Instead of requiring Minister Morneau to sell the shares or put them in a blind trust, Ethics Commissioner Dawson allowed him to set up what she calls a conflict of interest “screen” that, she claims, prevents him from taking part in discussions and decisions if he has a conflict of interest. In fact, the Ethics Commissioner’s screens are smokescreens that allow Cabinet ministers and others to take part in almost all decisions even if they have a financial interest and could profit from the decision.

Similar “screens” allow many other Cabinet ministers, ministerial staff and senior government officials to make decisions that affect their families, friends, and their own financial investments, which is why Democracy Watch has challenged the Ethics Commissioner’s smokescreens in court because they are illegal under the Act.

Democracy Watch has also filed a court case challenging the Ethics Commissioner for being in a conflict of interest because the Trudeau Cabinet’s re-appointed her last June to her third six-month interim term — so she is essentially currently serving at the pleasure of the Trudeau Cabinet.

More than 10,000 Canadians have signed a petition supporting Democracy Watch call for federal parties to work together to change the appointment process for the Ethics Commissioner, and all officers of Parliament and judicial and watchdog positions, to make it actually merit-based and independent from Cabinet, and to prohibit reappointments.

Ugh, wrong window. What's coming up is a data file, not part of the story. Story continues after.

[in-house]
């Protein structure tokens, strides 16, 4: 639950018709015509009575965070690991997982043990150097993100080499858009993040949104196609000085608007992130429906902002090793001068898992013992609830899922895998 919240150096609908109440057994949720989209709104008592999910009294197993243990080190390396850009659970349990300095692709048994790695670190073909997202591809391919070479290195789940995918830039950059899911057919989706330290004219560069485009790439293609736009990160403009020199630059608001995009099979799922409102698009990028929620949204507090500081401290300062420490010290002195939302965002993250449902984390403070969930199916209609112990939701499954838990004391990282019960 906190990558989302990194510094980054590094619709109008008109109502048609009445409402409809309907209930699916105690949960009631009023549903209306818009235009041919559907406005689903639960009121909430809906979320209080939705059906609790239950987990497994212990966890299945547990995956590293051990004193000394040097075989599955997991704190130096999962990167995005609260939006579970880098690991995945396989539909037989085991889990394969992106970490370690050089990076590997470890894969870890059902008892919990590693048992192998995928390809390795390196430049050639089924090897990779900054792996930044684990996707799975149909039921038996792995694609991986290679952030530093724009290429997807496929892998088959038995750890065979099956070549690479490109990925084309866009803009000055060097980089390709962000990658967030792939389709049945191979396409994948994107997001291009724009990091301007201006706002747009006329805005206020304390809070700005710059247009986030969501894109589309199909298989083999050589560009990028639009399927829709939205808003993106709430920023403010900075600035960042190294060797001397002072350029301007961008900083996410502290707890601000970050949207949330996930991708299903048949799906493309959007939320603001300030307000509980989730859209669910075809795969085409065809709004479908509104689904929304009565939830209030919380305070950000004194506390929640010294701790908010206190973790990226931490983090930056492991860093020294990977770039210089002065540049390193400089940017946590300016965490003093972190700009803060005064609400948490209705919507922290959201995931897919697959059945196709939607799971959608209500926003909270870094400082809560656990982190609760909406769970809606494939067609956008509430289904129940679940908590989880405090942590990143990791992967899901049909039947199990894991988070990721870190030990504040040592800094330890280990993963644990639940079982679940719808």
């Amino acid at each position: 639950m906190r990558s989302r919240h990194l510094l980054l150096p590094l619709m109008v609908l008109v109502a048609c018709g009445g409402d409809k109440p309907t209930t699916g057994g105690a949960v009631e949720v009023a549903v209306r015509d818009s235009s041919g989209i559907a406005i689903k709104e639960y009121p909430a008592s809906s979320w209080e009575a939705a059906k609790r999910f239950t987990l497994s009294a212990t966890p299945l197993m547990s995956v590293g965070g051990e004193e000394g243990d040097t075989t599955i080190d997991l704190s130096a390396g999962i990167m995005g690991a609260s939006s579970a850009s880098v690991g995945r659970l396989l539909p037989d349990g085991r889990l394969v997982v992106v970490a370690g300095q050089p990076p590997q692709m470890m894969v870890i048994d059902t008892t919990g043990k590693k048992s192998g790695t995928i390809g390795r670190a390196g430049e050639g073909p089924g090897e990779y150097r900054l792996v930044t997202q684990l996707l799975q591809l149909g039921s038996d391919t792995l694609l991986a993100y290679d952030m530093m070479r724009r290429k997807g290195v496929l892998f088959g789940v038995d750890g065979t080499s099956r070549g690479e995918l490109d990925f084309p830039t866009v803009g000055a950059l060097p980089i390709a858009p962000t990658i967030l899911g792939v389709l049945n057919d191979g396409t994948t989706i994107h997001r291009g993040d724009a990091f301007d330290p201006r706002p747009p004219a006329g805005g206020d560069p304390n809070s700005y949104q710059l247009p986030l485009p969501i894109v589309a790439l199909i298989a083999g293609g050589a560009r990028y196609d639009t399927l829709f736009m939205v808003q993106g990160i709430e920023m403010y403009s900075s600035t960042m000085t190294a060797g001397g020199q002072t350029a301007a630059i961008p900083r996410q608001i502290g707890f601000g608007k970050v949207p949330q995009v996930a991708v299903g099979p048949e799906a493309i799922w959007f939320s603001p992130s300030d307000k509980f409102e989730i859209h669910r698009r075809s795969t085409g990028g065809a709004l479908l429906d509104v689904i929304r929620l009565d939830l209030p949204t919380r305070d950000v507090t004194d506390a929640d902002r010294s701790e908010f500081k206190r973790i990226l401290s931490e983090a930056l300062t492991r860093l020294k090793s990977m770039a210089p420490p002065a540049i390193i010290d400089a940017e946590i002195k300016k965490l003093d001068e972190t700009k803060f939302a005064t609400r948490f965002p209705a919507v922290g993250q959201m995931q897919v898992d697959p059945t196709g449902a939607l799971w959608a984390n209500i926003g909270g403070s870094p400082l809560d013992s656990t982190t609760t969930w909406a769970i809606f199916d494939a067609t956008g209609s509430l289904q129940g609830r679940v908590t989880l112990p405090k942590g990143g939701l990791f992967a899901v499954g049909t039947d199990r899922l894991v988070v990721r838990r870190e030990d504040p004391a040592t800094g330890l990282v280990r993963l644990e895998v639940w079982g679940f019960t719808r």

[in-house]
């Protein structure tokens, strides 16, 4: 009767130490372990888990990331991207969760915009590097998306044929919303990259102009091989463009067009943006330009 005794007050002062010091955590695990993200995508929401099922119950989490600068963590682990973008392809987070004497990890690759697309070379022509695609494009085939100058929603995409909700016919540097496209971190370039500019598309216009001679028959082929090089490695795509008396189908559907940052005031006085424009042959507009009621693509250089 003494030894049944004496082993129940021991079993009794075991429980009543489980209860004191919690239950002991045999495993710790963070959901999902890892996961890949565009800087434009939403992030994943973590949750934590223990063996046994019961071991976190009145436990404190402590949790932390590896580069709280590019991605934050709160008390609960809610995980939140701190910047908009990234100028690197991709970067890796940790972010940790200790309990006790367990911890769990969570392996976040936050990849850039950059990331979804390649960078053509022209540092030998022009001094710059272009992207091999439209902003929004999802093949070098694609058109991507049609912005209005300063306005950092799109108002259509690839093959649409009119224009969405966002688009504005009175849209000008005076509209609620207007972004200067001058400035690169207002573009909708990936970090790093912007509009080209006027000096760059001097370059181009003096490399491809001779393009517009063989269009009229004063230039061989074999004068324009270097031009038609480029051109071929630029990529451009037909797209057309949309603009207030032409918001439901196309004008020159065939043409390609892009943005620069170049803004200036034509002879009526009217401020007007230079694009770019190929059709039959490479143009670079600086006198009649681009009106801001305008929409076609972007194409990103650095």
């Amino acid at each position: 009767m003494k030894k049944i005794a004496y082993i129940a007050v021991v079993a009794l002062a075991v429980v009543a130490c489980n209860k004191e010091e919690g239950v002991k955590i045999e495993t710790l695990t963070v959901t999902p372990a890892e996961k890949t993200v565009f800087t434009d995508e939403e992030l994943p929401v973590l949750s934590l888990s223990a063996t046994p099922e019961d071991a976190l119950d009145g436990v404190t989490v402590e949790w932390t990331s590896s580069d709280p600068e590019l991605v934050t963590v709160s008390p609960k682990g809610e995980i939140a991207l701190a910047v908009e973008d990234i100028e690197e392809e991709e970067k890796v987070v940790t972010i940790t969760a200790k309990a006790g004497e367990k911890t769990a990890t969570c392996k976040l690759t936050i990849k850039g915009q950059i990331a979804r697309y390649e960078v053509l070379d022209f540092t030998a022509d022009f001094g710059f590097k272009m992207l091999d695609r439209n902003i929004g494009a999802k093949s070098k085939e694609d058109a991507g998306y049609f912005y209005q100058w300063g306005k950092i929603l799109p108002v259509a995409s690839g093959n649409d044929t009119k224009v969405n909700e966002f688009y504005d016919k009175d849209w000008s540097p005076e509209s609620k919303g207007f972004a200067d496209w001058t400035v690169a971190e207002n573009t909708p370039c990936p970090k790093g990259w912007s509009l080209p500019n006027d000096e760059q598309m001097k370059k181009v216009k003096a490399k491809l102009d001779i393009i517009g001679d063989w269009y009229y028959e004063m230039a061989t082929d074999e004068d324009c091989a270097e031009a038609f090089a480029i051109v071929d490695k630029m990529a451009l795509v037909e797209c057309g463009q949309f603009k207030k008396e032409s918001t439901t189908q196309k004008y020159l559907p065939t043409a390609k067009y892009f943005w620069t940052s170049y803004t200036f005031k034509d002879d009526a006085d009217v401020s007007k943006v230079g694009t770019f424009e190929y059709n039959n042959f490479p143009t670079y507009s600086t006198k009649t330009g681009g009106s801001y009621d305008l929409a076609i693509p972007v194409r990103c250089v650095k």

Minister Morneau’s blind trust, like all blind trusts, will be a sham because he will still know that he owns the investments that he puts in the trust, and he is also allowed under subsection 27(4) to choose his trustee, and is allowed under subsection 27(5) to give them instructions concerning the investments in the trust.

“Loopholes in the federal ethics law allow ministers and other senior government officials to own investments they know about, and to make decisions that make them money,” said Duff Conacher, Co-founder of Democracy Watch.  “To be ethical, Prime Minister Trudeau and all other Cabinet ministers and senior government officials should be required to sell their investments and buy term deposits or government bonds until they leave office, and to not to take part in any discussions or decisions that directly or indirectly affect their relatives’ or friends’ businesses or investments.” 

Democracy Watch has called repeatedly since 2007 for these huge loopholes in the Conflict of Interest Act to be closed.  “It really should be called the ‘Almost Impossible to be in a Conflict of Interest Act,’” said Conacher.

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Duff Conacher, Co-founder of Democracy Watch
Tel: (613) 241-5179
Cell: 416-546-3443
[email protected]

Democracy Watch’s Democracy Watch’s Government Ethics Campaign and Stop Bad Government Appointments Campaign